Hong Kong is stuck in the mud, stifled by polarised politics
Andrew Sheng says the city's laissez-faire policy needs to be seen in the context of local politics, which is grinding us down while our regional competitors up their games
Hong Kong has prided itself on being the freest economy in the world, but last week Chief Executive Leung Chun-ying said the "positive non-intervention" policy is outdated. Is this the end of the laissez-faire philosophy that has served Hong Kong successfully for the past half a century?
The phrase "positive non-intervention" is attributed to John Cowperthwaite, financial secretary from 1961-71, a Scotsman who inherited the moral philosophy of his countryman Adam Smith. His first speech as financial secretary marked his approach to markets: "In the long run, the aggregate of decisions of individual businessmen, exercising individual judgment in a free economy, even if often mistaken, is less likely to do harm than the centralised decisions of a government, and certainly the harm is likely to be counteracted faster."
History has shown Cowperthwaite more right than wrong. He did not say that investors might not panic (as in recent share crashes) or that government does not have a role in markets. He was simply saying that decision-making in a world of uncertainty is better made by markets. That philosophy is also built into the third plenum, where Chinese planners recognise that markets are better at innovation, job creation and resource allocation than the state.
In the debate between state and market, there has been too much of a tendency to see the issue as black and white, whereas Cowperthwaite's dictum of positive non-interventionism fitted the Chinese dialectic philosophy of you wei, wu wei (intervention versus self-order). There is always room for intervention, even if the natural order of markets follows the Tao.
What has changed in Hong Kong is the politics since 1997. The polarisation of political views has meant the government has become paralysed in exactly its areas of previous strength: education, innovation (technological catch-up) and infrastructure (still good, but creaking). The civil service is now caught between the politics, social media and genuine social needs. When top civil servants have to spend more time answering questions in Legco and the media, rather than getting on with the job, are we surprised that the mentality is switching from one of "can-do" to one of "no do, no mistakes, wait for retirement"?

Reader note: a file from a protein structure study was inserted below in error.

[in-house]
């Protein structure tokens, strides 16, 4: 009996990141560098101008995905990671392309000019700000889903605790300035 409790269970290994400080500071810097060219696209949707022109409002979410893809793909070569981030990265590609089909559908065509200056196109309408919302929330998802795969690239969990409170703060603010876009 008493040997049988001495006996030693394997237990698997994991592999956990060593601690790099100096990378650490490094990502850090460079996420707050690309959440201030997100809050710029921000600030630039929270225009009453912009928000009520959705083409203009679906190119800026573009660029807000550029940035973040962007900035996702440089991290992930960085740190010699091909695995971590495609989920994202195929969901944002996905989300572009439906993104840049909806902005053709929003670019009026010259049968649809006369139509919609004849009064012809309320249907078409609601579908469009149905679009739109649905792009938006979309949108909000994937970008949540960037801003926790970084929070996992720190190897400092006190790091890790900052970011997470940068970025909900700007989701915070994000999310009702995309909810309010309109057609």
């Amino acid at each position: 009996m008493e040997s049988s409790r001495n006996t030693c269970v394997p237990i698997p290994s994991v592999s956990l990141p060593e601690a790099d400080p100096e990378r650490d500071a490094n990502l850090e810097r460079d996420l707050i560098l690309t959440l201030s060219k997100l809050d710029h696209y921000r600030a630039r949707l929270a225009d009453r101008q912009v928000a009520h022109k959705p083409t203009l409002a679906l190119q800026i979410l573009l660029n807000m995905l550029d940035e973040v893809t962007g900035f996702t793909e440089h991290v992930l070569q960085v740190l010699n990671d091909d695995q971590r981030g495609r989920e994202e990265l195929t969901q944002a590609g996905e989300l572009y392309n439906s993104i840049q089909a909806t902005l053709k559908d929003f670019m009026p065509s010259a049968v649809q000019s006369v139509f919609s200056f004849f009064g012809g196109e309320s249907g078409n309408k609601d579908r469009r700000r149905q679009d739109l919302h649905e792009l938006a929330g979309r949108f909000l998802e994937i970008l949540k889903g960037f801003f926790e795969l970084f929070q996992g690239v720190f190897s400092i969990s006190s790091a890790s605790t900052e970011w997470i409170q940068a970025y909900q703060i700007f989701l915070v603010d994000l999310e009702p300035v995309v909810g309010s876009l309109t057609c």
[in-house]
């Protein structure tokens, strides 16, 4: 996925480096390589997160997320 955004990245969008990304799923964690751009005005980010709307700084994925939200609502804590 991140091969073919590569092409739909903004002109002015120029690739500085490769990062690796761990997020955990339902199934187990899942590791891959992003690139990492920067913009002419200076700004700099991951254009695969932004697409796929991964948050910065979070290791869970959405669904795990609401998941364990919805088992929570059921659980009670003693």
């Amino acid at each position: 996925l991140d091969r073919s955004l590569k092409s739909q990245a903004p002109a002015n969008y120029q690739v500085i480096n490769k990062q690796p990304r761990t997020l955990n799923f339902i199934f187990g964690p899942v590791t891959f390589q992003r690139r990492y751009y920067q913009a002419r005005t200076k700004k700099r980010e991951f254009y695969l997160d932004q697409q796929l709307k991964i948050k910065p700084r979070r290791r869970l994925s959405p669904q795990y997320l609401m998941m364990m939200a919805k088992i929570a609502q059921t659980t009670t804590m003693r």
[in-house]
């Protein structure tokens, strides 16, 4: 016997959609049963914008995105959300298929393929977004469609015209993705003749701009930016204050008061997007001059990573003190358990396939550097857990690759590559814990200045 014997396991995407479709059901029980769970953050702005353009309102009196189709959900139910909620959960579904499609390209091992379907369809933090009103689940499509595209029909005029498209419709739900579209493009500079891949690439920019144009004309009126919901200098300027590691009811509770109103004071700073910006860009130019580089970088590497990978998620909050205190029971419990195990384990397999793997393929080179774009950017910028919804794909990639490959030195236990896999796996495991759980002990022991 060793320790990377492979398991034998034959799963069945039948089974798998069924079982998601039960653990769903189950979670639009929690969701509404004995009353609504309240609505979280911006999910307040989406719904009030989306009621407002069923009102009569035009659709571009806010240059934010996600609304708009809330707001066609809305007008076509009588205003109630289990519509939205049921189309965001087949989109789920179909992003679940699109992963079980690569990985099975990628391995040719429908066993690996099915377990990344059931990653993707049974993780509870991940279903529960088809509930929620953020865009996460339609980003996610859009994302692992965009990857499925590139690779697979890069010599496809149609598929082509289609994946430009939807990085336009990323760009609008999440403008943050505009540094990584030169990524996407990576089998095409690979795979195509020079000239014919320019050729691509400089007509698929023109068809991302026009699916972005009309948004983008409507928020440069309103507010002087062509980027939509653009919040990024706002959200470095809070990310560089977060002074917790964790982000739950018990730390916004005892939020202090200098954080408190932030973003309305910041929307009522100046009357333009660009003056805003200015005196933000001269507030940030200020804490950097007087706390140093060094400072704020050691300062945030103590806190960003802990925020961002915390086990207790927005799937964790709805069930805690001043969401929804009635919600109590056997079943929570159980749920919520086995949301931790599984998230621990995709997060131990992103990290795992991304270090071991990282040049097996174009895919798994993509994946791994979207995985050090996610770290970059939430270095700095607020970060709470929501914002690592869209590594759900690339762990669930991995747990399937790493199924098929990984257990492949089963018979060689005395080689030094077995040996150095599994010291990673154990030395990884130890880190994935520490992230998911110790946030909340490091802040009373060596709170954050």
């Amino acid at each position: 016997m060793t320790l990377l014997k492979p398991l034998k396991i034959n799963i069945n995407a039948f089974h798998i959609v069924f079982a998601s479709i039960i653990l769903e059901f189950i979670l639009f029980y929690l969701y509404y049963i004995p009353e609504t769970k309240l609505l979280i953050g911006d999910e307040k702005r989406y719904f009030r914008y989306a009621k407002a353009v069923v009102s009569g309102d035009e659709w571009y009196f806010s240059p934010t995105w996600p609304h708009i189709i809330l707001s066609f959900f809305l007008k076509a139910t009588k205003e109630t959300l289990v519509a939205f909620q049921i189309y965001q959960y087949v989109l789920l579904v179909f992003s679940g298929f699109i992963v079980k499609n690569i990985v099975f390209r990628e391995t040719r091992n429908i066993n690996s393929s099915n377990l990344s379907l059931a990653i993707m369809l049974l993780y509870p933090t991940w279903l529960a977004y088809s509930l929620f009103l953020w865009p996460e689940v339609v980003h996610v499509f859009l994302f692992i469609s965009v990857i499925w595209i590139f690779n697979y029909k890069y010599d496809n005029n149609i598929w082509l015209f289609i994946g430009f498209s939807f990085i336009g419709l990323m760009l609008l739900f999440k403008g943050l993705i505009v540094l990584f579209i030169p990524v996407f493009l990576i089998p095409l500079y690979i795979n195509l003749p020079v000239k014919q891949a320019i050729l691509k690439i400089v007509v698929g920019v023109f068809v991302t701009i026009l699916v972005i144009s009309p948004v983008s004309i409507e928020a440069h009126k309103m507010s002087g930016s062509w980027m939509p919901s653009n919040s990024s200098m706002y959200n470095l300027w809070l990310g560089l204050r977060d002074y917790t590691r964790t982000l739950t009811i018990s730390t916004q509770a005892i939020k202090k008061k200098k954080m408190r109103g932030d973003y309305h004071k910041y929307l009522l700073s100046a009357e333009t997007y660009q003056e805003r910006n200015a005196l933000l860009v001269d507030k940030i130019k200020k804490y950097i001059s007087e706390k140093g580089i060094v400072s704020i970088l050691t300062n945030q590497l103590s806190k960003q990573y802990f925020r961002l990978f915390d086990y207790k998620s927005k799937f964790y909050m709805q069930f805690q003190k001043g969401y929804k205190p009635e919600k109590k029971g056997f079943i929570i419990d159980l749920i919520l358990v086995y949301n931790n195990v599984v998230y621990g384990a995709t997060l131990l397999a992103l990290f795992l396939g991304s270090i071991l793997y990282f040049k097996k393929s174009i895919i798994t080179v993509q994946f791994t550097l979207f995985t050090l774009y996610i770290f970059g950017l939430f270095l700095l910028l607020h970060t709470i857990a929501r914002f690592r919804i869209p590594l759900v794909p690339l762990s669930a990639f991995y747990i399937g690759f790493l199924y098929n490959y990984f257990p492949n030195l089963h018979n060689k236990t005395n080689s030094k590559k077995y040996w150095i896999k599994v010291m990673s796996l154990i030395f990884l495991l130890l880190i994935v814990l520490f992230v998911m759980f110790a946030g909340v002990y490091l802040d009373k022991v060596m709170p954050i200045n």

Positive non-interventionism is not wrong, but the context has changed. With strong reserves, openness to global talent but high costs, the business community is asking whether they can concentrate their resources on business or should they be worried about more state intervention? If the latter, can the Hong Kong government deliver more business-friendly incentives than governments elsewhere?
The long game for Hong Kong is structural: how can Hong Kong build up its talent to benefit from the internet age, rather than protesting against anything that moves? While citizens are still debating who is right or wrong, competitors are already upping their game. The centre of gravity is shifting away - Shenzhen, Singapore, Shanghai, Seoul and Sydney are becoming alternative centres of culture, innovation and creativity.
Thus, the issue is still about local politics, not about business. To blame the civil service for not being in sync with the leadership is the wrong game. Even if the bureaucracy is willing to follow the new change in philosophy, it can't get past the current meat-grinder political process.
Hong Kong politics is in a quagmire because both sides see issues in black and white. One thinks that democracy is all about one person, one vote, and the other thinks it's possible to do business as usual.
Cowperthwaite was the right man at the right time; he melded Scottish moral philosophy with Chinese dialectic pragmatism. To get anything done, the Chinese philosophy has always been about three things: timing, geography and social unity. With Hong Kong still in the fastest-growing region in the world, the only thing lacking to move forward is social unity.
And how to get social unity is clearly the responsibility of Hong Kong's leadership, at all levels.
Andrew Sheng writes on Asian issues